Ever since Pope Francis famously said “Who am I to judge?” regarding homosexual persons (not homosexuality itself), liberal commentators have been hopeful that the new pope will turn his back on long-held Catholic dogma. Now Dr. Gary Gutting at the New York Times is proposing that the Pope Francis apply his reforming approach to the issue of abortion:
I want to explore the possibility, however, that the pope might be open to significant revision of the absolute ban on abortion by asking what happens if we take seriously his claim that "reason alone is sufficient" to adjudicate this issue. What actually follows regarding abortion once we accept the "inviolable value of each single human life"? This appeal to rational reflection has been a central feature of the tradition of Catholic moral teaching.
Gutting’s point, however, is not simply that the Church is wrong on abortion, but that the current Catholic pro-life stance is stuck in “dogmatic intransigence.” To ease this inflexibility, the pontiff ought to stand by his praise of reason and revisit the issue rationally—implying that he hadn’t done so before.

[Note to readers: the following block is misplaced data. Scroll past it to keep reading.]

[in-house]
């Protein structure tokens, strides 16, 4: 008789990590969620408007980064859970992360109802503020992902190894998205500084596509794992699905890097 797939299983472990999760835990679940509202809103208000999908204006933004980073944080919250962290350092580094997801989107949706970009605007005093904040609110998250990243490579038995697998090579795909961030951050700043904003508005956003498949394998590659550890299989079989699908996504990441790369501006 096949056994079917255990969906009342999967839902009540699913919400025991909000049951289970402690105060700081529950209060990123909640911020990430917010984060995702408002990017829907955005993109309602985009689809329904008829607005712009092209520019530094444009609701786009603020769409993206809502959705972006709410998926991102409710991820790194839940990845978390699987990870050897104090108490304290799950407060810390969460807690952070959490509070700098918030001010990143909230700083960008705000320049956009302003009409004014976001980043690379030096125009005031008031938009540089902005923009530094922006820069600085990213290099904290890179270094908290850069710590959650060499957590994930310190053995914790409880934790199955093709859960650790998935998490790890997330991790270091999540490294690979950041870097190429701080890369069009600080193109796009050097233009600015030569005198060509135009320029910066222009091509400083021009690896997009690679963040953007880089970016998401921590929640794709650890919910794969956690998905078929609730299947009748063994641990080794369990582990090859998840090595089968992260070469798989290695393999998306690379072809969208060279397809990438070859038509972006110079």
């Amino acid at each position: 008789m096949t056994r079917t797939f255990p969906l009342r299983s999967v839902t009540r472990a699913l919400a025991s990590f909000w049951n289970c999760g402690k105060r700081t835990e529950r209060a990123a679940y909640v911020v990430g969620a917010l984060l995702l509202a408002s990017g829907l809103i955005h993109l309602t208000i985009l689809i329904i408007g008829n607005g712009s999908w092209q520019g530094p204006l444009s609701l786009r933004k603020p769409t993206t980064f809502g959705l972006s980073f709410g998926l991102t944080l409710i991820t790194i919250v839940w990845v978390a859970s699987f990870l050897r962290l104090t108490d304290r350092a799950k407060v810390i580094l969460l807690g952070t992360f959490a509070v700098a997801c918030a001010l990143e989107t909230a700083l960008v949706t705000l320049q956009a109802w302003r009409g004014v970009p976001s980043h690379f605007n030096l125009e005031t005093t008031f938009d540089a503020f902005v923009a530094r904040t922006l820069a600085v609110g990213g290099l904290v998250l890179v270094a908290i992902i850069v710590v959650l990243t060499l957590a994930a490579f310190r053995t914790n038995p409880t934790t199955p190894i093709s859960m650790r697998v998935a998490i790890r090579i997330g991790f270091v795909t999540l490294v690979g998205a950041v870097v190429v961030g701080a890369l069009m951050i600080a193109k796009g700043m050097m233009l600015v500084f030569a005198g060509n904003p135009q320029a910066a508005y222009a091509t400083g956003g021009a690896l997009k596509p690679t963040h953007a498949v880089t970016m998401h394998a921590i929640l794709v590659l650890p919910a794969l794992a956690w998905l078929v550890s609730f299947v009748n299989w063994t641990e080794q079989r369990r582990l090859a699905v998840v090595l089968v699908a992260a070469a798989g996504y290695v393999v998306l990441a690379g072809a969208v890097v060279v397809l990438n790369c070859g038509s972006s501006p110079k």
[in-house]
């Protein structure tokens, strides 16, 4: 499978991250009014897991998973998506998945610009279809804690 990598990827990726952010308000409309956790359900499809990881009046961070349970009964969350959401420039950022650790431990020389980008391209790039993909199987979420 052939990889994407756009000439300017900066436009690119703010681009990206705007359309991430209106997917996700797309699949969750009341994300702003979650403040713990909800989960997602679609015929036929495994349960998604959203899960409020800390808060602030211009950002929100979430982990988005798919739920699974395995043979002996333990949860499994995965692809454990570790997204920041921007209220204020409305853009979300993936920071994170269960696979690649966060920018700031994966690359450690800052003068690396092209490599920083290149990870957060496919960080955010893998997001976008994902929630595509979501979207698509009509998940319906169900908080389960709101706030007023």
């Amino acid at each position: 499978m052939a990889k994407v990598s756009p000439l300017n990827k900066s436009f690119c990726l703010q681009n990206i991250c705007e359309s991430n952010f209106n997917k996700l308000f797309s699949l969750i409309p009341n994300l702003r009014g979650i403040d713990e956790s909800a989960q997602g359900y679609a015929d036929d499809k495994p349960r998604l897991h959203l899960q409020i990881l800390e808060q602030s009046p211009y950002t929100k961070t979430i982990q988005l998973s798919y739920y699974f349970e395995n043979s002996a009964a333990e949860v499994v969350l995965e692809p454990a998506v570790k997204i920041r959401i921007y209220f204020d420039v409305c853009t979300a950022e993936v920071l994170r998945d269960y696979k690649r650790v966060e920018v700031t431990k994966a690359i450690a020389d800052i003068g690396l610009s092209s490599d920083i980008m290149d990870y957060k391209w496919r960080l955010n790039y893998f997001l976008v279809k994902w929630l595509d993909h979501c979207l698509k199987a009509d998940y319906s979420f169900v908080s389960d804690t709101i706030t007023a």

Natural reason, as Gutting agrees, has been integral to Catholic ethics. The established pro-life position has been and continues to be systematically defended by contemporary philosophers such as Kaczor, Grisez, Marquis, and Feser. Even Pope Francis arrived at his own stance through reason. It does not make sense to criticize his pro-life stance for being “unyielding.” If a person is led to believe that a moral position is grounded in reason, then it should be held rigidly. After all, what is more unyielding than reason? It is possible for someone to draw a conclusion too quickly or to reason poorly, and Gutting might find that Catholic scholars are guilty of such offenses on the issue of abortion, but then the specific fallacy should be the object of attack, not mere inflexibility. It seems that what Gutting really means by “unyielding” is false.
Criticizing the Church’s current approach as too dogmatic is counterproductive. Whether or not this was Gutting’s goal, it conveys the idea that the Catholic position on abortion is a kind of fideism, and is more or less arbitrary. Instead, a better approach would be to show where the pro-life defenders reasoned wrongly and open a dialogue there. Questioning authority can be constructive, but only if we can first agree that if something is rationally demonstrable, then it is uncompromising.